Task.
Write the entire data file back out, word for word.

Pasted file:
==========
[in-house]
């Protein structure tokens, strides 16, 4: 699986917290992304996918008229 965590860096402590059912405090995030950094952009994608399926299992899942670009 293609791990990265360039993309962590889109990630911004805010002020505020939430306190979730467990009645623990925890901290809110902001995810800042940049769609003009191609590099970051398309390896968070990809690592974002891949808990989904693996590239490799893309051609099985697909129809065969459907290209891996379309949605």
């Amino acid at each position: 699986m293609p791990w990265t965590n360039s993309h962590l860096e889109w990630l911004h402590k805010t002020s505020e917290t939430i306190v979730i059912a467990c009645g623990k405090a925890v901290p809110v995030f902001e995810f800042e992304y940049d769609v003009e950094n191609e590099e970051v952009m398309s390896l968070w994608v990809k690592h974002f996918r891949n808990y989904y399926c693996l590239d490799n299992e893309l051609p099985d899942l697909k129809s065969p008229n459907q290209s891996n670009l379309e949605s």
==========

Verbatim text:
[in-house]
């Protein structure tokens, strides 16, 4: 699986917290992304996918008229 965590860096402590059912405090995030950094952009994608399926299992899942670009 293609791990990265360039993309962590889109990630911004805010002020505020939430306190979730467990009645623990925890901290809110902001995810800042940049769609003009191609590099970051398309390896968070990809690592974002891949808990989904693996590239490799893309051609099985697909129809065969459907290209891996379309949605």
């Amino acid at each position: 699986m293609p791990w990265t965590n360039s993309h962590l860096e889109w990630l911004h402590k805010t002020s505020e917290t939430i306190v979730i059912a467990c009645g623990k405090a925890v901290p809110v995030f902001e995810f800042e992304y940049d769609v003009e950094n191609e590099e970051v952009m398309s390896l968070w994608v990809k690592h974002f996918r891949n808990y989904y399926c693996l590239d490799n299992e893309l051609p099985d899942l697909k129809s065969p008229n459907q290209s891996n670009l379309e949605s």